Crossing the Pacific, Diagonally

Most of the Earth is water. And most of that water is in the Pacific Ocean, by far the world’s largest. Only the Pacific truly deserves the description of “vast,” where land is not even an exception worth mentioning. It’s a bucket of deep blue with specks of dirt in it.

Crossing such an enormous expanse, from corner to corner, is a strange experience. Most likely, we live in at the end of an era, one that only began only a few hundred years ago. To us, crossing the Pacific is possible, whether by ship or plane, but both methods seem very long, relatively speaking, for that method of transport. It just seems to go on and on, and the comforts afforded to the (economy) traveler don’t seem like enough, even though today’s crossing is even more than yesterday’s science fiction. The looming era of ramjet engines and suborbital travel promise to shorten the trip time to where a nap may not even be possible and time zones zip by like invisible mile markers.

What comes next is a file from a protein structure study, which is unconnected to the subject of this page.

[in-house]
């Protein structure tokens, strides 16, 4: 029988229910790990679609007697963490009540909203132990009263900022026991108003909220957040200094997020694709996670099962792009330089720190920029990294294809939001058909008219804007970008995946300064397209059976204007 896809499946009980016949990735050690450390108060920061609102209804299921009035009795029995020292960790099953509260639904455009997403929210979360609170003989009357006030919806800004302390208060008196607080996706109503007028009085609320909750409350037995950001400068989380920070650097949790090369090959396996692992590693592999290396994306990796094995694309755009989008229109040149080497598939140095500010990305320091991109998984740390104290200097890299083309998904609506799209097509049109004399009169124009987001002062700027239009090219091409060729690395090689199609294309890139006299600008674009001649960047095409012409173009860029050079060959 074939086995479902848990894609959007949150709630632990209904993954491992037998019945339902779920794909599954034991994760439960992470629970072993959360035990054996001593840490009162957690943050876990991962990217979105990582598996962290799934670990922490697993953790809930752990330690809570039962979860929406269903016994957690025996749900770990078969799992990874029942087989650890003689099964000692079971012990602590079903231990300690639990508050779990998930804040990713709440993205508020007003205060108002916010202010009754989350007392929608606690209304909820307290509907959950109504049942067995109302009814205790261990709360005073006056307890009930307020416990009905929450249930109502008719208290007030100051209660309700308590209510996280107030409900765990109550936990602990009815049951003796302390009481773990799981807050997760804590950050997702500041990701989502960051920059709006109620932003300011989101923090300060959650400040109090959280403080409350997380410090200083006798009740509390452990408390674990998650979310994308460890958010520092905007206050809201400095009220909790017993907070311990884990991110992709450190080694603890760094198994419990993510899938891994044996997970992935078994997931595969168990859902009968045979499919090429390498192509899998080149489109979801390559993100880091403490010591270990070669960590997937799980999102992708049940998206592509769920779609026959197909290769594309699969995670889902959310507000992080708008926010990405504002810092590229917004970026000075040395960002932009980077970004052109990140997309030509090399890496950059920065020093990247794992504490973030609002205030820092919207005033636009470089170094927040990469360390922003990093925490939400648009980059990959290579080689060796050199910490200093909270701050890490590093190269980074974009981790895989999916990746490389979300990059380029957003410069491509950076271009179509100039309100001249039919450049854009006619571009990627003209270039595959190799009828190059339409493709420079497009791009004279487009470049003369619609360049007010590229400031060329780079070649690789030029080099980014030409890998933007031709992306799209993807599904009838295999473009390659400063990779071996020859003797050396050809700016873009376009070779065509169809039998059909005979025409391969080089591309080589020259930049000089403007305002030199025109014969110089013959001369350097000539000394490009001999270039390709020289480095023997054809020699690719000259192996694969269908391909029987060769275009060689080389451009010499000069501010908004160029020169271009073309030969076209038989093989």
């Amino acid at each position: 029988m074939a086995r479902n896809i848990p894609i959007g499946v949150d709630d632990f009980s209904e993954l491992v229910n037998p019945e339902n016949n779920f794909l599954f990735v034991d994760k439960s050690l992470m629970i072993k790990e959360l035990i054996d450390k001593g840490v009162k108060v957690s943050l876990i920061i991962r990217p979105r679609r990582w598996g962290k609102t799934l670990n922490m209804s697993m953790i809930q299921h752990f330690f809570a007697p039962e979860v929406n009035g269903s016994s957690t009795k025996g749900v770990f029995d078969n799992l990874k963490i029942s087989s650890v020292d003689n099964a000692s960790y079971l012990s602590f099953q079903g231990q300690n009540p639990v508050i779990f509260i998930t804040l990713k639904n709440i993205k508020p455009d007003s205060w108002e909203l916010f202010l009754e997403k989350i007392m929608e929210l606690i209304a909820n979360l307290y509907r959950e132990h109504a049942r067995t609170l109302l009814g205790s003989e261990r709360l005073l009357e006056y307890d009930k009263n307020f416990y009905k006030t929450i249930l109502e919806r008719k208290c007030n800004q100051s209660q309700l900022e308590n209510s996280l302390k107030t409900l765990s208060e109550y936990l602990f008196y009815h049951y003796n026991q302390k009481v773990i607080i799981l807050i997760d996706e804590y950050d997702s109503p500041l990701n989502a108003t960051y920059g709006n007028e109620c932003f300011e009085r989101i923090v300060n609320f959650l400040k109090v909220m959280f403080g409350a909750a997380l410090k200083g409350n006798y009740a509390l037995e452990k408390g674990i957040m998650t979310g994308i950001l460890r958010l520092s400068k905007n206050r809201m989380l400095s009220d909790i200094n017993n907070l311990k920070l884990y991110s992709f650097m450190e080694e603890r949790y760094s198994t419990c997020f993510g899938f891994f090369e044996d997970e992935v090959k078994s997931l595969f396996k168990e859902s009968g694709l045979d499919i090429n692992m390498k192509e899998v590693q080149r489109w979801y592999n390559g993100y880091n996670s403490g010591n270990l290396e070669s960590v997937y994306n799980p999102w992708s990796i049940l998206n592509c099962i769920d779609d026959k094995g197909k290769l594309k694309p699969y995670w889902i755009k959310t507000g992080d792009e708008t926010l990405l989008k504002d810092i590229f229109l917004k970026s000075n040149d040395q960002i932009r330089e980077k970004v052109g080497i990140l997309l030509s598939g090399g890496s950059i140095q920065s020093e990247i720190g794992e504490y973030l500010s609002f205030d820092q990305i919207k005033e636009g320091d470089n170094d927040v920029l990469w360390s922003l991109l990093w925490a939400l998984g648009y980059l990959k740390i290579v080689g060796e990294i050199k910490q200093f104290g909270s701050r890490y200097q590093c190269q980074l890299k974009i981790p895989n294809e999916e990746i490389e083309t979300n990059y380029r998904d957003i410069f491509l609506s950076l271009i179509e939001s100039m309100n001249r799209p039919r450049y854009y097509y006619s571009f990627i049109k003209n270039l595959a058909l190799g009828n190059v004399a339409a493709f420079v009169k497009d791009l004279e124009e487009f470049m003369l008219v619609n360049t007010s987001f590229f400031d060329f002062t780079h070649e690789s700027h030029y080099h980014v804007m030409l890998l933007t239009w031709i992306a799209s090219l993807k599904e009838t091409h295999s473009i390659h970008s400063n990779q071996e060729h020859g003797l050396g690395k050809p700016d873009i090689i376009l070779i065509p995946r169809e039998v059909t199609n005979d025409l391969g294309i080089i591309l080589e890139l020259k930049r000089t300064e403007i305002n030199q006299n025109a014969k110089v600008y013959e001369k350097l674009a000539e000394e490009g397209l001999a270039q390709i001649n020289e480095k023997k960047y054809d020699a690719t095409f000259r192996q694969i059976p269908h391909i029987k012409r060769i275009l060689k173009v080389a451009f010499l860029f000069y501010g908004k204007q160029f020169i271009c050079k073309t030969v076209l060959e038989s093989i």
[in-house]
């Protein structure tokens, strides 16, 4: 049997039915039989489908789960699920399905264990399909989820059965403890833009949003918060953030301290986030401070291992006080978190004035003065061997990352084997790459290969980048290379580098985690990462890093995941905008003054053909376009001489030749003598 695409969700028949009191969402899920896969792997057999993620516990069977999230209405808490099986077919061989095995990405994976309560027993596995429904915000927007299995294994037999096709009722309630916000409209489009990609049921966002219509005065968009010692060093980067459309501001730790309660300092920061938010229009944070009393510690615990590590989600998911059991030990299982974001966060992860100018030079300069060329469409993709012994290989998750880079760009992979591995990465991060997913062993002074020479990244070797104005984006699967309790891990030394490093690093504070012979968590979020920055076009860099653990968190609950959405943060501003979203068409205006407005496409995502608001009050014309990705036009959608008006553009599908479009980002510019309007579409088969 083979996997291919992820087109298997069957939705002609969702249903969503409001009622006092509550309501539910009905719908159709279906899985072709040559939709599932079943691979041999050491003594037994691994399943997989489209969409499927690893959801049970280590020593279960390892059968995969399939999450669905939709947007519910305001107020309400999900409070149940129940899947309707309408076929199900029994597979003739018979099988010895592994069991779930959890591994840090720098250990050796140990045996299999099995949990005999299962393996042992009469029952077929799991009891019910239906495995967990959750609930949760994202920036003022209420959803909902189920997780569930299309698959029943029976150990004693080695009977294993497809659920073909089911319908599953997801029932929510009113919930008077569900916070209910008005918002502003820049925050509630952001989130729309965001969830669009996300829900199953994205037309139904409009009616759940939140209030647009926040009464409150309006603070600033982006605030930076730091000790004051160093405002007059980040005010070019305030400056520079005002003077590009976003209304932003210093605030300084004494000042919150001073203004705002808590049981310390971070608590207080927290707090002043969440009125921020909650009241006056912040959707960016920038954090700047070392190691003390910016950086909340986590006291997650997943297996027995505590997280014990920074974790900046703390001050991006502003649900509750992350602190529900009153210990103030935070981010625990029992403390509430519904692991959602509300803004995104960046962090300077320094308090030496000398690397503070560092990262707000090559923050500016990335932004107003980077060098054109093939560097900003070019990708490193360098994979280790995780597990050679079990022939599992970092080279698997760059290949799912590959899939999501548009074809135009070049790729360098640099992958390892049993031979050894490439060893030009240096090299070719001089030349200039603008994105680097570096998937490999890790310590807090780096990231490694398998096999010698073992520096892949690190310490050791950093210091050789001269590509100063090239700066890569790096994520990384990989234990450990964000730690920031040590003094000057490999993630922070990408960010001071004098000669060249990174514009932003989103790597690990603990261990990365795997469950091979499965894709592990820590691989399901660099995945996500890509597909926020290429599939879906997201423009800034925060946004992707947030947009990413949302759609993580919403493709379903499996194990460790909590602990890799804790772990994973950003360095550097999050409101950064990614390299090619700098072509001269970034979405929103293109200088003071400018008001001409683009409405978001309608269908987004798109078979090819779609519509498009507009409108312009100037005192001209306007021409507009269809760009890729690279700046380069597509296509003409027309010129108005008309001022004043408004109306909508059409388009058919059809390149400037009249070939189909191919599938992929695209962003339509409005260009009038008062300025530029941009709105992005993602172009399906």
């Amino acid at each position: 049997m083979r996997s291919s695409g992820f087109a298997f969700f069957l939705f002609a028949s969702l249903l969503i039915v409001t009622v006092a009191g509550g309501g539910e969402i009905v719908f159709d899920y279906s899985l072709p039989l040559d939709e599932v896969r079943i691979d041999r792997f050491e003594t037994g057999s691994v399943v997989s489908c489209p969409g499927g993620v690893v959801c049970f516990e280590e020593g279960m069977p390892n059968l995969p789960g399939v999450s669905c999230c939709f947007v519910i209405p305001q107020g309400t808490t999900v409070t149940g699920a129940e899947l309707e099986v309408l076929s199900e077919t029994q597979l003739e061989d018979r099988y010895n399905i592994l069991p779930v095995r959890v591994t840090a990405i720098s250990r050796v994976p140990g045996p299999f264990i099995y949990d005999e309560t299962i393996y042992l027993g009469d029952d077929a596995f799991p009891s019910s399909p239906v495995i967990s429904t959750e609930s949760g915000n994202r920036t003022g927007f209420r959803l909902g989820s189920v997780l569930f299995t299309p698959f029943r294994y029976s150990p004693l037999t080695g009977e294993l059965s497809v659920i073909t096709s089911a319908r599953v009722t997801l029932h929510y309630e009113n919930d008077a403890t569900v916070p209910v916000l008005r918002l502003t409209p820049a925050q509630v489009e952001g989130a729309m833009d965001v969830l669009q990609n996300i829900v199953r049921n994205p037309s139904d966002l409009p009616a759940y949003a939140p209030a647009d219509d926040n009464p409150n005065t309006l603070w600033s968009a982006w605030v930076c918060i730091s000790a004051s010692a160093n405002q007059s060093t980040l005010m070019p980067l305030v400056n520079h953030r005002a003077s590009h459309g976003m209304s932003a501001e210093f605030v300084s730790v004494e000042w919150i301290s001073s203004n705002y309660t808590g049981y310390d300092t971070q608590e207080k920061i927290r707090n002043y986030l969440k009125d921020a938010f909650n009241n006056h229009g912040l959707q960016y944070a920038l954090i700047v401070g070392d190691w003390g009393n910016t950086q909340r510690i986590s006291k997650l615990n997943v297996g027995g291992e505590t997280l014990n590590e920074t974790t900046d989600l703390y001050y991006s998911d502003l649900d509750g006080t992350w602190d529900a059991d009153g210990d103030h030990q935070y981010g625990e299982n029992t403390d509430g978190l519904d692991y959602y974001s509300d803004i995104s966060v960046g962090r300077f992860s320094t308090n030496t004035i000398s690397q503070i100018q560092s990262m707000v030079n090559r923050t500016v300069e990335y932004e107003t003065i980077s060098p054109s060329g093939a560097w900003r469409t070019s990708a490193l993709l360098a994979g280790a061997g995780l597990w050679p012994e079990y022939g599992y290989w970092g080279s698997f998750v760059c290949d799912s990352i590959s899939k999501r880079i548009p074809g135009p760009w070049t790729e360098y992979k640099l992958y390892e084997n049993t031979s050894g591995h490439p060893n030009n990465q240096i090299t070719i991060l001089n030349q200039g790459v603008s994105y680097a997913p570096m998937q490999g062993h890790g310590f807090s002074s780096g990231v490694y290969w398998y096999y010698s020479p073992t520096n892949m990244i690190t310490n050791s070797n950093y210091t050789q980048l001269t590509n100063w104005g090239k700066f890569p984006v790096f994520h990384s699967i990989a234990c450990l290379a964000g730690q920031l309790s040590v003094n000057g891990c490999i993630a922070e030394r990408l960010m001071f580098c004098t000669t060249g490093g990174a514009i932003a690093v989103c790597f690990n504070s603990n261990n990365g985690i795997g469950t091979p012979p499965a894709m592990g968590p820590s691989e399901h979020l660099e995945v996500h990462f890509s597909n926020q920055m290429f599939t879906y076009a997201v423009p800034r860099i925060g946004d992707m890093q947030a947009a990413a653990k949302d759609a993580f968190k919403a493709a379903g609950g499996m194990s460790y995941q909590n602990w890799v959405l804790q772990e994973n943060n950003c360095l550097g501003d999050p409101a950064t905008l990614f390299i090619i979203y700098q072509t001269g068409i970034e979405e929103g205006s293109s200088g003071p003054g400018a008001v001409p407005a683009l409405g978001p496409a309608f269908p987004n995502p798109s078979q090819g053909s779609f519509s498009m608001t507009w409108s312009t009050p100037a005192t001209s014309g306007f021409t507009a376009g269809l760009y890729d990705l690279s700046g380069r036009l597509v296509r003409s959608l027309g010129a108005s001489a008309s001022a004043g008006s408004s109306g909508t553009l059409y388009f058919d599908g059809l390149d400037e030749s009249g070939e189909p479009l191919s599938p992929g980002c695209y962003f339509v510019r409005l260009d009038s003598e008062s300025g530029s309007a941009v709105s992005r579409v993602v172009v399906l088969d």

So, while not really comfortable at 37,340 feet and moving at 578 miles per hour, crammed into a seat sized for someone to sit upright for a two-hour trip, right now, I’m just glad not to be bobbing up and down in the waves, at the mercy of the wind, straining my eyes at the horizon, searching for a speck of brown among the blue.

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